The latest news from South America is disturbing the world. Pictures of serious unrest and partly violent demonstrations dominate the news about Latin America. Of course, I am often asked about the consequences of the South American crisis for Panama.
A Colombian business friend answered this question a few years ago with a visual comparison:
"Panama is like a cork and always floats above, even when the sea gets more turbulent. And never sinks. If the South American economy is doing well, the goods are shipped via the Panama Canal. If the situation is bad, the rich people of South America bring their money to Panama or Miami for security reasons. Both Spanish-speaking and both USD locations."
Before we come to the current impact of the South American crisis on Panama, let's take a first look at the crisis hotspots in South America.
The reason for the unrest is usually the great social imbalance paired with a poor education policy and corruption. Often small events are enough to set a process in motion. For example, the price increase of subway tickets by a few cents in Chile.
Some journalists already compare the crisis in South America with the "Arab Spring" many years ago. In contrast to these countries, however, it should be noted that the current South American crisis countries (with the exception of Venezuela) are democratic states.
Here is a brief overview of the current crisis areas in the region:
The irregularities in the presidential elections in October triggered unrest in Bolivia. As a result, President Evo Morales resigned fled into exile to Mexico.
In Chile the price increase for subway tickets was the trigger for the protests in October. After weeks of demonstrations, it was agreed to draw up a new constitution. The current crisis is the most serious in the country since the return to democracy in 1990.
The increase in gasoline prices at the beginning of October led to serious unrest in Ecuador. The protests were so fierce that the government had to withdraw the increase in gasoline prices.
In Colombia, hundreds of thousands of people went on the streets in November, mostly peacefully against the government. Several people died in the few violent clashes. Here, too, it is a question of calling for more social justice and a better education and social system. The implementation of the 2016 peace treaty with the FARC guerrillas is also on the agenda.
In Costa Rica, government elections took place in spring 2018, which led to a left slide. After talks with long-term real estate investors in Costa Rica in the last few days, it has become clear that current policy is discouraging investors due to bureaucracy, costs and taxes.
The big countries Argentina and Brazil are struggling with an economic crisis, debt trap and a failed environmental policy.
In the current very turbulent times in Latin America, but also in other parts of the world, such as Hong Kong, Panama stands out positively with extraordinary economic growth and a stable political situation. We do not see any violent protests in Panama. As in any other country in the world, Panama, of course, demonstrates peacefully from time to time. Here, too, we are dealing with issues such as education and social policy. And of course there are a lot of things that Panama can improve (Info-Link). However, the average income in Panama is 1,200 USD per month, a multiple of the countries of South America and the GDP per capita is the highest together with Uruguay.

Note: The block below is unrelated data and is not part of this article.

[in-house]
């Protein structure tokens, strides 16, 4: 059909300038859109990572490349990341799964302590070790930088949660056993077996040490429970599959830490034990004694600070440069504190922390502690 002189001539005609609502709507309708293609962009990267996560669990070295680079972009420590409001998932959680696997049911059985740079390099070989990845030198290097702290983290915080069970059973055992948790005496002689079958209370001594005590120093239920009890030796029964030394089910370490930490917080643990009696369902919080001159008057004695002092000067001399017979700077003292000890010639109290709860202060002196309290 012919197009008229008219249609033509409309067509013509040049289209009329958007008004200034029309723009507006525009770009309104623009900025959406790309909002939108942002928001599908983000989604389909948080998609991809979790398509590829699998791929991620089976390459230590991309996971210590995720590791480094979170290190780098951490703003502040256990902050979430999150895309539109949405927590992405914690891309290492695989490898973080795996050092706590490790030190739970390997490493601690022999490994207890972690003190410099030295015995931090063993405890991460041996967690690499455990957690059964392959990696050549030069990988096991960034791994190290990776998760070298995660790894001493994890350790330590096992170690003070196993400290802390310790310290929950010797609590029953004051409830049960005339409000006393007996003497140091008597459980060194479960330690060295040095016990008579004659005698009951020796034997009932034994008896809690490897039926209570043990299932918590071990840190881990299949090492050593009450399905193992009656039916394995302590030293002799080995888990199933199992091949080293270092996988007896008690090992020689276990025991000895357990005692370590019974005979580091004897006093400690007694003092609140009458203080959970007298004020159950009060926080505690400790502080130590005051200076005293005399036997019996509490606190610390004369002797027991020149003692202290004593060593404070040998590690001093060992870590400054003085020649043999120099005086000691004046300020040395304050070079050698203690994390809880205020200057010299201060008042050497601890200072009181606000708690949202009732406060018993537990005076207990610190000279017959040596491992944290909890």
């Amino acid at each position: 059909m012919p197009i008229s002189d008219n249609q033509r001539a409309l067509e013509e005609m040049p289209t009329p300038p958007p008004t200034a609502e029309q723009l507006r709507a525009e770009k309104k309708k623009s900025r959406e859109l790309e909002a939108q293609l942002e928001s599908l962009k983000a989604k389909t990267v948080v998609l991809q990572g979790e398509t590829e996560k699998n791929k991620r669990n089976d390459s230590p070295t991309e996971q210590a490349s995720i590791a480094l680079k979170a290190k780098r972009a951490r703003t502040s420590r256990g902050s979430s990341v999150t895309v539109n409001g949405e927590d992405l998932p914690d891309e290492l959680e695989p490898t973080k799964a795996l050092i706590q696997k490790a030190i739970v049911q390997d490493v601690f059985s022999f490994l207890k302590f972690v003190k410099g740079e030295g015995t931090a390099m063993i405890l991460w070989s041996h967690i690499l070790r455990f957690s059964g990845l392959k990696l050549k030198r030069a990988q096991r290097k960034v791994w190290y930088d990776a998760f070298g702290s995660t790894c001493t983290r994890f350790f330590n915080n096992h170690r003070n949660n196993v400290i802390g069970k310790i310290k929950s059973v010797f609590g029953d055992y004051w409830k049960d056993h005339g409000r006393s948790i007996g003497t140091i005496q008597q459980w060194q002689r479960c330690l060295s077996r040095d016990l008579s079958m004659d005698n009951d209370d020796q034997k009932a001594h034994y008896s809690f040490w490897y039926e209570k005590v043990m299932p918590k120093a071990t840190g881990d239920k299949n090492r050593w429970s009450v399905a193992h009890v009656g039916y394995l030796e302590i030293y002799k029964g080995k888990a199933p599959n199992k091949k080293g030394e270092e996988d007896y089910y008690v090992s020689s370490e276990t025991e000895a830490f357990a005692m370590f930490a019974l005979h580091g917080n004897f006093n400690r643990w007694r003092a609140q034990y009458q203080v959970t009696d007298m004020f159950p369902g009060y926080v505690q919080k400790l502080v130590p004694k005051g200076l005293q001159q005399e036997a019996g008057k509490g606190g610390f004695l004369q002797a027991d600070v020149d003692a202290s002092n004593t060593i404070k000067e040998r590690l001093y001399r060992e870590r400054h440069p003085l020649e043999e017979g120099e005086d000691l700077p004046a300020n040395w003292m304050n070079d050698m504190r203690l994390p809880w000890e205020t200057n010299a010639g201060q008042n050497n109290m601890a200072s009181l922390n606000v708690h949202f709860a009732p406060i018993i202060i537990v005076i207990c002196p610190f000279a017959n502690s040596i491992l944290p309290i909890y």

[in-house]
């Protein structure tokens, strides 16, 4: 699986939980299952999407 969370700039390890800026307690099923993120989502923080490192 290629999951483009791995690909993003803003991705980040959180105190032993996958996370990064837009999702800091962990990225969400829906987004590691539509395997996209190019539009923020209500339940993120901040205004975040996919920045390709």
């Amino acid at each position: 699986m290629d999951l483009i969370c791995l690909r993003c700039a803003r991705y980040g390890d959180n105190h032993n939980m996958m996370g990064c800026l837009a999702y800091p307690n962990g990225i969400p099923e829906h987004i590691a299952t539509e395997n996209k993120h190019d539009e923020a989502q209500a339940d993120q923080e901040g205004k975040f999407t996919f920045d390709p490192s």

As a USD country, Panama does not have its own central bank and therefore has no possibility to start the money printing machine and generate galloping inflation. The economic growth (IMF estimate 5-6% p.a. for the next 4 years), the USD and legal certainty are the key arguments why most major international companies now have their headquarters for Latin America in Panama City.
There are three major differences to most other Latin American countries, all of which have their origin in the USA:
The USD as a safe currency since 1904
The Panama Canal as a safe source of income (Info-Link)
No military, because the United States protect Panama
Panama serves as a "safe haven" for investors and companies in the USD region. This is unlikely to change due to the current situation in South America. It looks more likely that this will be intensified by the crises in neighbouring countries. Rich people in crisis countries are looking for safe investment locations such as Panama for their capital. And those who want to invest in the Latin American region will probably also have Panama on their agenda right now for lack of alternatives.
As real estate investors, we are noticing this these days, as we are facing increasing international competition when buying real estate in Panama. However, this should have a very positive effect on prices.
Hopefully, issues such as social justice, education and corruption will be addressed throughout Latin America in a sustainable way to improve people's quality of life.
Klaus Happ’s real estate company “FRAPAN-Invest” advises investors who want to invest in real estate in Panama and also administers these properties. In addition, Klaus supports companies that want to become entrepreneurially active in Panama (Business Consulting for Panama).